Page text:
MARK KAUFMANJun 13, 2019
The Arctic summer has a long way to go, but already sea ice levels in great swathes of the sprawling Arctic ocean are at all-time lows for this time of year. The most striking declines are in the Chukchi and Beaufort seas, located above Alaska.
The melt is exceptional, but right in line with accelerating melting trends occurring as the Arctic warms.
“Every year we smash a record that we’re shocked at,” said Jeremy Mathis, a longtime Arctic researcher and a current board director at the National Academies of Sciences
We should get used to these Arctic records, emphasized Mathis. “The extraordinary change is a given,” he said. “The Arctic is superseding any projection we had for how quickly sea ice was going to go away.”
The climate regime in the Arctic has changed sharply over the last few decades. The Arctic was once blanketed with older, thicker ice. But now the ice is younger, thinner, and easily melted.
“This is due to the long-term warming of the Arctic,” said Zack Labe, a climate scientist and PhD candidate at the University of California, Irvine. “Air temperatures are now rising at more than twice the rate of the global mean temperature — a phenomenon known as ‘Arctic Amplification’.”
This warm air means thinner and less hardy ice that’s more susceptible to melt during the summer, noted Labe.
And with warmer air temperatures comes warmer oceans. The Arctic suffers from a vicious feedback loop, wherein the bright, reflective ice melts, and then more of the dark ocean absorbs sunlight. This drives even more melting.
“I’m running out of adjectives to describe the scope of change we’re seeing.”
And the oceans in large parts of the Arctic are indeed warmer than usual, said Lars Kaleschke, a sea ice researcher at the Alfred Wegener Institute for Polar and Marine Research. Kaleschke, who has been watching the recent melting with “great interest,” noting that the waters in the Pacific Arctic and parts of the inner Arctic are warmer than average. The ice is thinner there, too.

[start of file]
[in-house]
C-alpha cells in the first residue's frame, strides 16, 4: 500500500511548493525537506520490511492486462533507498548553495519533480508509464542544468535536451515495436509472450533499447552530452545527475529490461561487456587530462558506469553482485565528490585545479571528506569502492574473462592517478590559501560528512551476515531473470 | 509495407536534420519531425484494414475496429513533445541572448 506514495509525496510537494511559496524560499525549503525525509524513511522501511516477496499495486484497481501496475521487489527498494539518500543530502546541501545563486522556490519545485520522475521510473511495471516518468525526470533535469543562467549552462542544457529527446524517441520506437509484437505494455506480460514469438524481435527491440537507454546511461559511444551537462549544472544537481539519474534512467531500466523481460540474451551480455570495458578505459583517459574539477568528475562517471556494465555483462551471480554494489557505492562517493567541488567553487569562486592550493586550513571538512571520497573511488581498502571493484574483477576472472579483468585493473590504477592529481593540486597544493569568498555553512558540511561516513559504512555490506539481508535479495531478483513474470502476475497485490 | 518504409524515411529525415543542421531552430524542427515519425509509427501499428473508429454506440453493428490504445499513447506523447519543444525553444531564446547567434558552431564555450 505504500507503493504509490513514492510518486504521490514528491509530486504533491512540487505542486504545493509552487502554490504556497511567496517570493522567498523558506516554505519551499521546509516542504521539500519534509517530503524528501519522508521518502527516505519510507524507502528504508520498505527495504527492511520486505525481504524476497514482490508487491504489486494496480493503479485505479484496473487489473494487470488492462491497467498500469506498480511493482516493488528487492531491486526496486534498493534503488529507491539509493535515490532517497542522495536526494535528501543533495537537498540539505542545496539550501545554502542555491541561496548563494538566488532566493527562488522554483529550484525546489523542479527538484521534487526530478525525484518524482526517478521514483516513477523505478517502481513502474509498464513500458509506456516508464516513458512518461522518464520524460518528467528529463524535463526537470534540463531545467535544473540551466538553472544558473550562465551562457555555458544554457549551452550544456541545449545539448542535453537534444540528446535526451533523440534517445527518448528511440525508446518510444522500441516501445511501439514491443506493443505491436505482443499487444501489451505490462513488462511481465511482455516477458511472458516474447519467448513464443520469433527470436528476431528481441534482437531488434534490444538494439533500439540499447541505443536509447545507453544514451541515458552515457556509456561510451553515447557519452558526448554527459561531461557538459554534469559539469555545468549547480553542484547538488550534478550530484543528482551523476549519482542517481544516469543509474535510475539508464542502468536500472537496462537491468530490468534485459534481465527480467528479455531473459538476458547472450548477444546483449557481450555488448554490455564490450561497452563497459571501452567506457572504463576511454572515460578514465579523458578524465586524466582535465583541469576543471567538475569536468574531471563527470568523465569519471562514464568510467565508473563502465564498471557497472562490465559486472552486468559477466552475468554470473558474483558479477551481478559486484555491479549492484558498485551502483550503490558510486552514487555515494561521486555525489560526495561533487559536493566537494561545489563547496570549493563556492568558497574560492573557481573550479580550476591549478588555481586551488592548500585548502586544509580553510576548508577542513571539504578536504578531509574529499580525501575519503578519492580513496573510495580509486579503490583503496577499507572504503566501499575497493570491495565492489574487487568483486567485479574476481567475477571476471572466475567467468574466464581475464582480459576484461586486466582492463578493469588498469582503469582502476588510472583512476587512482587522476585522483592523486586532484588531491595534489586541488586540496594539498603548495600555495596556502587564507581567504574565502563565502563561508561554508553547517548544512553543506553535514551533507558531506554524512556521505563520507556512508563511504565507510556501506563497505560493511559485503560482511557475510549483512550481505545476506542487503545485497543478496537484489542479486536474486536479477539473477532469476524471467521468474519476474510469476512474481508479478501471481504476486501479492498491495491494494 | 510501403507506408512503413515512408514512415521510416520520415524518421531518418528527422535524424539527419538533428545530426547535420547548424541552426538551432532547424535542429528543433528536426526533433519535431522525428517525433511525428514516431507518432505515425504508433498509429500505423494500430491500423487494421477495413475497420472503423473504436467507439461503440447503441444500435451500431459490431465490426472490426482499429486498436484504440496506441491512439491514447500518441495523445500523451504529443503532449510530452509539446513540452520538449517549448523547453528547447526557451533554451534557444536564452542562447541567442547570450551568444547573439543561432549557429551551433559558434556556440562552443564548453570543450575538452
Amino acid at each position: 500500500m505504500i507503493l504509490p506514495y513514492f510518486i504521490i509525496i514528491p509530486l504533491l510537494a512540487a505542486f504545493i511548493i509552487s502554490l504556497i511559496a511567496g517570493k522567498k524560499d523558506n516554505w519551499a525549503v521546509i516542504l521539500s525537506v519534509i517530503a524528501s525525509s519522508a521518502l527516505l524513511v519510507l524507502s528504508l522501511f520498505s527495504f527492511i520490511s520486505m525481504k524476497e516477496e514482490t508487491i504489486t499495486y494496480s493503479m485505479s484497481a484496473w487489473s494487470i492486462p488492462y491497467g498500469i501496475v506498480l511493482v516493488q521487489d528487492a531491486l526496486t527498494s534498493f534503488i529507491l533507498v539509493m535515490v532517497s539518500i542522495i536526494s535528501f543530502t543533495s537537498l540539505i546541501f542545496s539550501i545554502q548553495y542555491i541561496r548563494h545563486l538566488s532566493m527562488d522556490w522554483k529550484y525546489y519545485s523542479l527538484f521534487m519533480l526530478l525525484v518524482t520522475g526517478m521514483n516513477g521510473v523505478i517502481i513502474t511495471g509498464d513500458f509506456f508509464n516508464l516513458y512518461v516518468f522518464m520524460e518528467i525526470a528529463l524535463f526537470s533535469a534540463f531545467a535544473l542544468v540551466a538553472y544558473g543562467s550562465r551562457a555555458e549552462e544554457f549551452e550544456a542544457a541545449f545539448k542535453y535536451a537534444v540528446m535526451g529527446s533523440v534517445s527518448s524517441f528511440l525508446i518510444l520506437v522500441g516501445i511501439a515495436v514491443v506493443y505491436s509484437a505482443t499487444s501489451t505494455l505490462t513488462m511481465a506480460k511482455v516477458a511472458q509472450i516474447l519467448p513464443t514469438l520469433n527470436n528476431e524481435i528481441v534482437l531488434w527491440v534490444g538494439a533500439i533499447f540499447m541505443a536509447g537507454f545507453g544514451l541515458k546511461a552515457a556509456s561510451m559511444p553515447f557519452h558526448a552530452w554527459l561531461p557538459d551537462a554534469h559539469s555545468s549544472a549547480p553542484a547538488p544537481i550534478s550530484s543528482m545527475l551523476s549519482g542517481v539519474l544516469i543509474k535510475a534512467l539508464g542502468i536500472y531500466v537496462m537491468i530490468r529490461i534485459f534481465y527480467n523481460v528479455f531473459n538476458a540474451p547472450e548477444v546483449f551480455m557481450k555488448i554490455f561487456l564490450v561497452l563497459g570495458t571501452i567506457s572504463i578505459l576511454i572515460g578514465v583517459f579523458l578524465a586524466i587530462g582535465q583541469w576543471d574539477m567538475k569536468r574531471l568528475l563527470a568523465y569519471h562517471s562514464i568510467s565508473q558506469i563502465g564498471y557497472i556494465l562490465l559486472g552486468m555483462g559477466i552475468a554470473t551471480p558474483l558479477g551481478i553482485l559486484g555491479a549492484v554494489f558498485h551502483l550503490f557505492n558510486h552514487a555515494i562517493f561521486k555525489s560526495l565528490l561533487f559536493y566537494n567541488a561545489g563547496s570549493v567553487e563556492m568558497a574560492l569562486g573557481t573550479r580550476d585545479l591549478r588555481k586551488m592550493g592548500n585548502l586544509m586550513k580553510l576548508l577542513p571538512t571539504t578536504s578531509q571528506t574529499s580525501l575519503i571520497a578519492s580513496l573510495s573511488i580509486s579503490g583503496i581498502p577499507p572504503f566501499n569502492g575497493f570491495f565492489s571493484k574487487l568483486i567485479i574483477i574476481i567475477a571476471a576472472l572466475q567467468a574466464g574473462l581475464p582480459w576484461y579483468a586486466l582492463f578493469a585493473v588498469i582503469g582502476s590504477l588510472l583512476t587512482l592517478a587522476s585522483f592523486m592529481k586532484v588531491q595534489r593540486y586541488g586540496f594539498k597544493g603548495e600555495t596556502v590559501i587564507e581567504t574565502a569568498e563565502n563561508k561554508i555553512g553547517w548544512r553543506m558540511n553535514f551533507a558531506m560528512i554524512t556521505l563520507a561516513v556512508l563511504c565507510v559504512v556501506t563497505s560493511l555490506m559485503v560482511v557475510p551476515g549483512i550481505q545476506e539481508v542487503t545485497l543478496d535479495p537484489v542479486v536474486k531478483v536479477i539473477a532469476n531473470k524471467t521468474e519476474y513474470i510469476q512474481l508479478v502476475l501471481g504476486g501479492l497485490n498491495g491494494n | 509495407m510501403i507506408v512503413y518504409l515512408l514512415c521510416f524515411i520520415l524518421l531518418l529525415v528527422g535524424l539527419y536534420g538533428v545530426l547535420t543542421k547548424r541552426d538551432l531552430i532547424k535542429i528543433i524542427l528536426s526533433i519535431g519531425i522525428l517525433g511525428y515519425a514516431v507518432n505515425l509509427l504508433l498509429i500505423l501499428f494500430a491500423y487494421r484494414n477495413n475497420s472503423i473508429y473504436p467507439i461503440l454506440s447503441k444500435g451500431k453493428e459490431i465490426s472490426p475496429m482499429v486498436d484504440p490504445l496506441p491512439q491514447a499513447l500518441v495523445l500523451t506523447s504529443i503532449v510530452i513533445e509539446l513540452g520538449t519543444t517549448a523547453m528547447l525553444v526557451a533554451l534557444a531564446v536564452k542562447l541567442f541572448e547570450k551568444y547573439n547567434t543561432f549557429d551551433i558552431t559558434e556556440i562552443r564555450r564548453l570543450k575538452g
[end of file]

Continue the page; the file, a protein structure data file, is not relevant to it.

“In consequence, the thinner ice now retreats much faster than usual,” said Kaleschke.
For the many of us viewing the melting Arctic on satellite images from thousands of miles away, the rate of change there can be difficult to grasp. But not for scientists like Mathis, who have traveled around these icy oceans.
“I’m losing the ability to communicate the magnitude [of change],” said Mathis. “I’m running out of adjectives to describe the scope of change we’re seeing.”
Though the longer term melting trends are clear, in the shorter term, like this summer, Labe noted that cooler weather patterns can still swoop in and potentially chill the region. Although ice is now at record lows in many places — and overall is currently the second-lowest in the satellite record
There’s some really intense melting in the Arctic right now
MARK KAUFMANJun 13, 2019 The Arctic summer has a long way to go, but already sea ice levels in great swathes of the sprawling Arctic ocean are at all-time lows for this time of year. The most striking declines are in the Chukchi and Beaufort seas, located above Alaska. The melt is exceptional, but right… [Read More]